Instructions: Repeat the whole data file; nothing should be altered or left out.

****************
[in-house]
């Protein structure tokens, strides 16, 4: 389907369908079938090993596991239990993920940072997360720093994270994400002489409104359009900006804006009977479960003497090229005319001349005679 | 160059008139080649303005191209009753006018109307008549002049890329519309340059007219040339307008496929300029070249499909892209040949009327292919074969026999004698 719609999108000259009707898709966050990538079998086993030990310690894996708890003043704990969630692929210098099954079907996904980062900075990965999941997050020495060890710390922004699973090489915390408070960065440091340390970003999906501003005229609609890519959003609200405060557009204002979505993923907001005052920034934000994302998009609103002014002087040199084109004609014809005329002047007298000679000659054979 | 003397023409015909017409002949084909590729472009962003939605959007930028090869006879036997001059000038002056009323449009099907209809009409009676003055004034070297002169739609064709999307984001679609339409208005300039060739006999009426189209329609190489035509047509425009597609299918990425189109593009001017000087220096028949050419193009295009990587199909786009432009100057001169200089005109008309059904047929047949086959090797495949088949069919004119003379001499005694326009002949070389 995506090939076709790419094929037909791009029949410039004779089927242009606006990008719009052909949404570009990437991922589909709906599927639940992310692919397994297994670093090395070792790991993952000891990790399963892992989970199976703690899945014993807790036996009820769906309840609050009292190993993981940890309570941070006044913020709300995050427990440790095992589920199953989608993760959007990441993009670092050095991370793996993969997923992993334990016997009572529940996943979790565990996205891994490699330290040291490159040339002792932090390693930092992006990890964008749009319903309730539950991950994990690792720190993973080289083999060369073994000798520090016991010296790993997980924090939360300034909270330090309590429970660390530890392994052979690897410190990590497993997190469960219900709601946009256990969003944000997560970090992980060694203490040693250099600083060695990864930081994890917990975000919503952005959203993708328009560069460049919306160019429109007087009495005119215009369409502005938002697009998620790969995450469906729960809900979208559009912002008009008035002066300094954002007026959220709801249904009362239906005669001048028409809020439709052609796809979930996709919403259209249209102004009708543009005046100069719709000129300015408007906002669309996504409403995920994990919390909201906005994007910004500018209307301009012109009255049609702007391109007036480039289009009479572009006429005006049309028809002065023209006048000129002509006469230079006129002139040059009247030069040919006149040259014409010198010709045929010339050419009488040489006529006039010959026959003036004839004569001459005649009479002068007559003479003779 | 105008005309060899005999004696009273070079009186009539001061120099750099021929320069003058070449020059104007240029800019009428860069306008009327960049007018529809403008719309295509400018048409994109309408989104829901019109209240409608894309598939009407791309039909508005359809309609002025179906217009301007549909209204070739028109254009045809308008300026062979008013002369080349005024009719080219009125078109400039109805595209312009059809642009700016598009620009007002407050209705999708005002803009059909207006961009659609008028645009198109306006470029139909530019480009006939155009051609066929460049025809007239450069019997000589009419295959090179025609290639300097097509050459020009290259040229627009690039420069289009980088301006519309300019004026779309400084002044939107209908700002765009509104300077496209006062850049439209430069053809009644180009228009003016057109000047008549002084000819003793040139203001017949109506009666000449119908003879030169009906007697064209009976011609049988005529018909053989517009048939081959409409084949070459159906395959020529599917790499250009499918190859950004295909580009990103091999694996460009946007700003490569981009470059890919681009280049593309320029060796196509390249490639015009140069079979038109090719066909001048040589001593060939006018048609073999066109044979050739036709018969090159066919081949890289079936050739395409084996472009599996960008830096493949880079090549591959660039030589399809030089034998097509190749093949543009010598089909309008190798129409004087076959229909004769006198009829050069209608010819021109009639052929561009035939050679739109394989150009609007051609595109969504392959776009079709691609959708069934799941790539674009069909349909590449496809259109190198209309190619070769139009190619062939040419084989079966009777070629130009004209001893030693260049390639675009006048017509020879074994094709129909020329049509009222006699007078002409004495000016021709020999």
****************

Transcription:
[in-house]
């Protein structure tokens, strides 16, 4: 389907369908079938090993596991239990993920940072997360720093994270994400002489409104359009900006804006009977479960003497090229005319001349005679 | 160059008139080649303005191209009753006018109307008549002049890329519309340059007219040339307008496929300029070249499909892209040949009327292919074969026999004698 719609999108000259009707898709966050990538079998086993030990310690894996708890003043704990969630692929210098099954079907996904980062900075990965999941997050020495060890710390922004699973090489915390408070960065440091340390970003999906501003005229609609890519959003609200405060557009204002979505993923907001005052920034934000994302998009609103002014002087040199084109004609014809005329002047007298000679000659054979 | 003397023409015909017409002949084909590729472009962003939605959007930028090869006879036997001059000038002056009323449009099907209809009409009676003055004034070297002169739609064709999307984001679609339409208005300039060739006999009426189209329609190489035509047509425009597609299918990425189109593009001017000087220096028949050419193009295009990587199909786009432009100057001169200089005109008309059904047929047949086959090797495949088949069919004119003379001499005694326009002949070389 995506090939076709790419094929037909791009029949410039004779089927242009606006990008719009052909949404570009990437991922589909709906599927639940992310692919397994297994670093090395070792790991993952000891990790399963892992989970199976703690899945014993807790036996009820769906309840609050009292190993993981940890309570941070006044913020709300995050427990440790095992589920199953989608993760959007990441993009670092050095991370793996993969997923992993334990016997009572529940996943979790565990996205891994490699330290040291490159040339002792932090390693930092992006990890964008749009319903309730539950991950994990690792720190993973080289083999060369073994000798520090016991010296790993997980924090939360300034909270330090309590429970660390530890392994052979690897410190990590497993997190469960219900709601946009256990969003944000997560970090992980060694203490040693250099600083060695990864930081994890917990975000919503952005959203993708328009560069460049919306160019429109007087009495005119215009369409502005938002697009998620790969995450469906729960809900979208559009912002008009008035002066300094954002007026959220709801249904009362239906005669001048028409809020439709052609796809979930996709919403259209249209102004009708543009005046100069719709000129300015408007906002669309996504409403995920994990919390909201906005994007910004500018209307301009012109009255049609702007391109007036480039289009009479572009006429005006049309028809002065023209006048000129002509006469230079006129002139040059009247030069040919006149040259014409010198010709045929010339050419009488040489006529006039010959026959003036004839004569001459005649009479002068007559003479003779 | 105008005309060899005999004696009273070079009186009539001061120099750099021929320069003058070449020059104007240029800019009428860069306008009327960049007018529809403008719309295509400018048409994109309408989104829901019109209240409608894309598939009407791309039909508005359809309609002025179906217009301007549909209204070739028109254009045809308008300026062979008013002369080349005024009719080219009125078109400039109805595209312009059809642009700016598009620009007002407050209705999708005002803009059909207006961009659609008028645009198109306006470029139909530019480009006939155009051609066929460049025809007239450069019997000589009419295959090179025609290639300097097509050459020009290259040229627009690039420069289009980088301006519309300019004026779309400084002044939107209908700002765009509104300077496209006062850049439209430069053809009644180009228009003016057109000047008549002084000819003793040139203001017949109506009666000449119908003879030169009906007697064209009976011609049988005529018909053989517009048939081959409409084949070459159906395959020529599917790499250009499918190859950004295909580009990103091999694996460009946007700003490569981009470059890919681009280049593309320029060796196509390249490639015009140069079979038109090719066909001048040589001593060939006018048609073999066109044979050739036709018969090159066919081949890289079936050739395409084996472009599996960008830096493949880079090549591959660039030589399809030089034998097509190749093949543009010598089909309008190798129409004087076959229909004769006198009829050069209608010819021109009639052929561009035939050679739109394989150009609007051609595109969504392959776009079709691609959708069934799941790539674009069909349909590449496809259109190198209309190619070769139009190619062939040419084989079966009777070629130009004209001893030693260049390639675009006048017509020879074994094709129909020329049509009222006699007078002409004495000016021709020999």